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J Immigr Minor Health. 2017 Apr;19(2):349-357. doi: 10.1007/s10903-016-0393-3.

A Pilot Examination of a Mosque-Based Physical Activity Intervention for South Asian Muslim Women in Ontario, Canada.

Author information

1
Women's Cardiovascular Health Initiative, Women's College Hospital, Toronto, ON, Canada. Ananya.Banerjee@wchospital.ca.
2
Dalla Lana School of Public Health, University of Toronto, Toronto, ON, Canada. Ananya.Banerjee@wchospital.ca.
3
Women's Cardiovascular Health Initiative, Women's College Hospital, Toronto, ON, Canada.
4
Flemingdon Health Centre, Toronto, ON, Canada.

Abstract

Low levels of physical activity have been reported in South Asian Muslim women. Mosques could be beneficial in providing physical activity opportunities for Muslim women. This study examined the feasibility, acceptability and effectiveness of a mosque-based physical activity program for South Asian Muslim women in Canada. Sixty-two South Asian Muslim women participated in a 24-week mosque-based exercise intervention. Feasibility, acceptability and effectiveness of the program was evaluated by pre-post survey questions from the Duke Activity Status Index (DASI) and International Physical Activity Questionnaire among 28 women who consented to the research data collection. Nineteen women were assessed pre-and post-intervention. The women demonstrated increase in median scores of self-efficacy (90 pre vs. 100 post; p = 0.004) and the importance of engaging in regular physical activity (90 pre vs. 100 post; p = 0.01). Fewer participants were classified as inactive at the end of the intervention (42 % pre vs. 10 % post; p = 0.006). There was a mean increase in DASI scores (39.2 pre vs. 44.6 post; p = 0.06) reflecting an improvement in peak aerobic capacity and functional quality of life. Culturally relevant structured networks such as mosques are important assets when designing healthy lifestyle interventions for South Asian Muslim women.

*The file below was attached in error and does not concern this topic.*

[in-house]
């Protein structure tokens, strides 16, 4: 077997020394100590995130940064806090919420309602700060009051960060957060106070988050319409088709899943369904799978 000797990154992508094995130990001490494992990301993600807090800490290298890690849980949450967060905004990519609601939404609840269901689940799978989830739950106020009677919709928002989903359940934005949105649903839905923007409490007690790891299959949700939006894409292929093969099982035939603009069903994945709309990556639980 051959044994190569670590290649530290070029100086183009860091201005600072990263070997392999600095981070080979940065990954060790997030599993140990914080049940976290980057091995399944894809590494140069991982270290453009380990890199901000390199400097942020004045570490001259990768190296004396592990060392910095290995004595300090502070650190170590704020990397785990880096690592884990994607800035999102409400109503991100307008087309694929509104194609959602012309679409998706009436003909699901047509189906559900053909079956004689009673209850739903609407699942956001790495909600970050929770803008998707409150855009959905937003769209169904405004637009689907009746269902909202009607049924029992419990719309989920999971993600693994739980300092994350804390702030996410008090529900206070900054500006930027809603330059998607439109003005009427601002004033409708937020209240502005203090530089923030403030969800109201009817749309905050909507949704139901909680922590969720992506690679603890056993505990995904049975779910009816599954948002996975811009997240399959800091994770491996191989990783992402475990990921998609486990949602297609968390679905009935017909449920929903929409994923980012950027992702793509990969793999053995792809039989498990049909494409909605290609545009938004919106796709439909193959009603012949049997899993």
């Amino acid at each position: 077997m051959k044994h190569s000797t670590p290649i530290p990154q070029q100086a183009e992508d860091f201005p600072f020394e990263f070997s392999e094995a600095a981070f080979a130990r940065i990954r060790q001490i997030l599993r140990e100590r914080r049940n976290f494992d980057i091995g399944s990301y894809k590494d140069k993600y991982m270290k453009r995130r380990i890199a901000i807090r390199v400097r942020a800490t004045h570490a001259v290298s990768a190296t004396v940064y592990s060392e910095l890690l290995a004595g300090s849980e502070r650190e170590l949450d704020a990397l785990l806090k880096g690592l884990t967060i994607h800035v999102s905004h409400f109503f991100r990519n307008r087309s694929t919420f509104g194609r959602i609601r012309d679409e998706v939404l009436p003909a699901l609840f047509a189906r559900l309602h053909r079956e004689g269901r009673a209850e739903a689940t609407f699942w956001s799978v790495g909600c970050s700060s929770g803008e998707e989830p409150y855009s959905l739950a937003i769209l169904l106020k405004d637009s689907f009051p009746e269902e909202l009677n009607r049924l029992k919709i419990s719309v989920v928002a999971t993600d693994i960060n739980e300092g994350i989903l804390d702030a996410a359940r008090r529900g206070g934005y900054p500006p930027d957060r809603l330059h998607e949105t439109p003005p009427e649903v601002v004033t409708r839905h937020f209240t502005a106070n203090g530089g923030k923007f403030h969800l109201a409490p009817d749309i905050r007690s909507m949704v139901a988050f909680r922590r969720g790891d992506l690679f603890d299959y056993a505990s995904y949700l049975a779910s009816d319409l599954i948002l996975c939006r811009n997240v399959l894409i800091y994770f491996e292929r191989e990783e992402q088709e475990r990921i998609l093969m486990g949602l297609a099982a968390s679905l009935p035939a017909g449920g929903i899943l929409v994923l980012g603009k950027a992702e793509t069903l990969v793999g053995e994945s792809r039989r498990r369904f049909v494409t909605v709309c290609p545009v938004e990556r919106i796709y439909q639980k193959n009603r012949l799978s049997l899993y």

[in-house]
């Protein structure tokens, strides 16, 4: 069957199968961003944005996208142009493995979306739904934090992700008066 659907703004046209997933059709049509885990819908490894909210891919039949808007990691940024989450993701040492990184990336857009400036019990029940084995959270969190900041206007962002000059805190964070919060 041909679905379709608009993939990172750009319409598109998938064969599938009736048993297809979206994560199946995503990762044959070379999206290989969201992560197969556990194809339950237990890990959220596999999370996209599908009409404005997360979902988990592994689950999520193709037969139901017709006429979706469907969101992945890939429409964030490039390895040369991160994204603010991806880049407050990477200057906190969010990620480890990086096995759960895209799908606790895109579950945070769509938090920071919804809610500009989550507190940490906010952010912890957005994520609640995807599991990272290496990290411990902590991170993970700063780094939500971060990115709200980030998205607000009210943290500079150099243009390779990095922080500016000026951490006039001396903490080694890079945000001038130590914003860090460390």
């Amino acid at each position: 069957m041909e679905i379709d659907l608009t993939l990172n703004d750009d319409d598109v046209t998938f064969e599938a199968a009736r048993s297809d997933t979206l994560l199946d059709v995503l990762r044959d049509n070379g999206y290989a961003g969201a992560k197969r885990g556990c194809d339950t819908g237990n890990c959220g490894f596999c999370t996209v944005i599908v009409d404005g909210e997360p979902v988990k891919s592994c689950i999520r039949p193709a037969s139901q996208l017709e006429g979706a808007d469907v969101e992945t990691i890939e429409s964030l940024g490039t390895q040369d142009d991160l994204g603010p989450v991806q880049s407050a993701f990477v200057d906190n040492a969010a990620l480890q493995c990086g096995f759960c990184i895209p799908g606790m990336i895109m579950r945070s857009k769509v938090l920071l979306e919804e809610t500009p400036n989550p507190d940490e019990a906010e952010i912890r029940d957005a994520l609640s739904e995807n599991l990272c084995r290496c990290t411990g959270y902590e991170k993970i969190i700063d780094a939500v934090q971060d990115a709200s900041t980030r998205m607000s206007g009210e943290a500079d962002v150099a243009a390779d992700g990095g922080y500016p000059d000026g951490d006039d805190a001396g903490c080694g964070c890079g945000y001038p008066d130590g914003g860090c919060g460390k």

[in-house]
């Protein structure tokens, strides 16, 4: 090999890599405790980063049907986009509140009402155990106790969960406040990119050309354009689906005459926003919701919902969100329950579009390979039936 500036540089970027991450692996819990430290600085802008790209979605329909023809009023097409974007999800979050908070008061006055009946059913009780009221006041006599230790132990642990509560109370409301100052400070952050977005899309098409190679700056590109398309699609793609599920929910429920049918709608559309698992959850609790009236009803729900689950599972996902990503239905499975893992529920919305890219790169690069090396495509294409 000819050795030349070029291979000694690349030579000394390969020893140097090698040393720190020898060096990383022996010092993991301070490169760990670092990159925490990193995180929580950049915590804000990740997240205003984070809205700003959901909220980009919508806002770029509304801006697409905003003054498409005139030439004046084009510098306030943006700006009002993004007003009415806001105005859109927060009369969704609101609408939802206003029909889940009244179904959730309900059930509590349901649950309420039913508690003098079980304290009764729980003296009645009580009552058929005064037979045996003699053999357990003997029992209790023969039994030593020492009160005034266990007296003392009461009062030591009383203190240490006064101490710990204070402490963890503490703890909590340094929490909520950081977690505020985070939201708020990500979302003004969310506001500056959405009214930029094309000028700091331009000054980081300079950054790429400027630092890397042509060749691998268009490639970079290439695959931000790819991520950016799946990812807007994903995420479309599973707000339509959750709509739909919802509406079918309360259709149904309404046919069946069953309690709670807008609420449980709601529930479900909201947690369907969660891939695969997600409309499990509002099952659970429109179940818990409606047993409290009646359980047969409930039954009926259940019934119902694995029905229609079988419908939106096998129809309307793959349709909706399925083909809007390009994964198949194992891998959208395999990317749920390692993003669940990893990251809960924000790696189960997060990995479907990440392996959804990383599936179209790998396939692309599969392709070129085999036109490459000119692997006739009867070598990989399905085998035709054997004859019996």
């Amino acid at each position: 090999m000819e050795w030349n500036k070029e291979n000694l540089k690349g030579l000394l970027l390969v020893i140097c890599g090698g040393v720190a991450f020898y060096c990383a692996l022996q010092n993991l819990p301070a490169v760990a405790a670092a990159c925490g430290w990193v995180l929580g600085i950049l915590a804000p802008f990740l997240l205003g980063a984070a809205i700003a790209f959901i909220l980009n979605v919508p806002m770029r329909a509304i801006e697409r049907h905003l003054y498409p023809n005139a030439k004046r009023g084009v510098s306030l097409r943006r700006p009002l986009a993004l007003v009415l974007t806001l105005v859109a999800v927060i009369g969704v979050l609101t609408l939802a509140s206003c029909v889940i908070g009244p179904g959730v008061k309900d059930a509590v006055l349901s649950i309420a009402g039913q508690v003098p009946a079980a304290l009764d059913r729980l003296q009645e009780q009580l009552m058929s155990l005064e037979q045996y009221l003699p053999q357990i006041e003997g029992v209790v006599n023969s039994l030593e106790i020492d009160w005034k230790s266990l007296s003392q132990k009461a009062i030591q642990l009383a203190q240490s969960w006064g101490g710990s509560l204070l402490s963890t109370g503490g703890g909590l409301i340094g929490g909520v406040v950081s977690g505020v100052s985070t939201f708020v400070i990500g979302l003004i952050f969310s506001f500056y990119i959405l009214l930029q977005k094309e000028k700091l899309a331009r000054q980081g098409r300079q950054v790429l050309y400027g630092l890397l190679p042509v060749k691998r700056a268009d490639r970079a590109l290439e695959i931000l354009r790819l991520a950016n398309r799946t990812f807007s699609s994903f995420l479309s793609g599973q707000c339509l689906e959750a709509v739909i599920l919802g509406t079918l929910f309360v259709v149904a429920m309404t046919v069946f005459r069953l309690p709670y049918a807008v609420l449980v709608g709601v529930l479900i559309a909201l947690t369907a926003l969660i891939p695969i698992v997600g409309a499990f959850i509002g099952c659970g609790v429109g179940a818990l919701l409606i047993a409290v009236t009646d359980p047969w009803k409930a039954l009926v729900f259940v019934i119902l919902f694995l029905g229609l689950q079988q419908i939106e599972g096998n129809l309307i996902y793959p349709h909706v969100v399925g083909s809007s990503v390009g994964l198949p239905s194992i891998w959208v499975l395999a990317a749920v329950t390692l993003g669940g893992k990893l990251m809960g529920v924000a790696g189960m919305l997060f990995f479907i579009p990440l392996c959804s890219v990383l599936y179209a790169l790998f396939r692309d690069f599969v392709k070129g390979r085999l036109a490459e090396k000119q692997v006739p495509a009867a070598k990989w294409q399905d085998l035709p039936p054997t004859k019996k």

KEYWORDS:

Intervention; Mosque; Physical activity promotion; South Asian Muslim women

PMID:
26979168
DOI:
10.1007/s10903-016-0393-3
[Indexed for MEDLINE]

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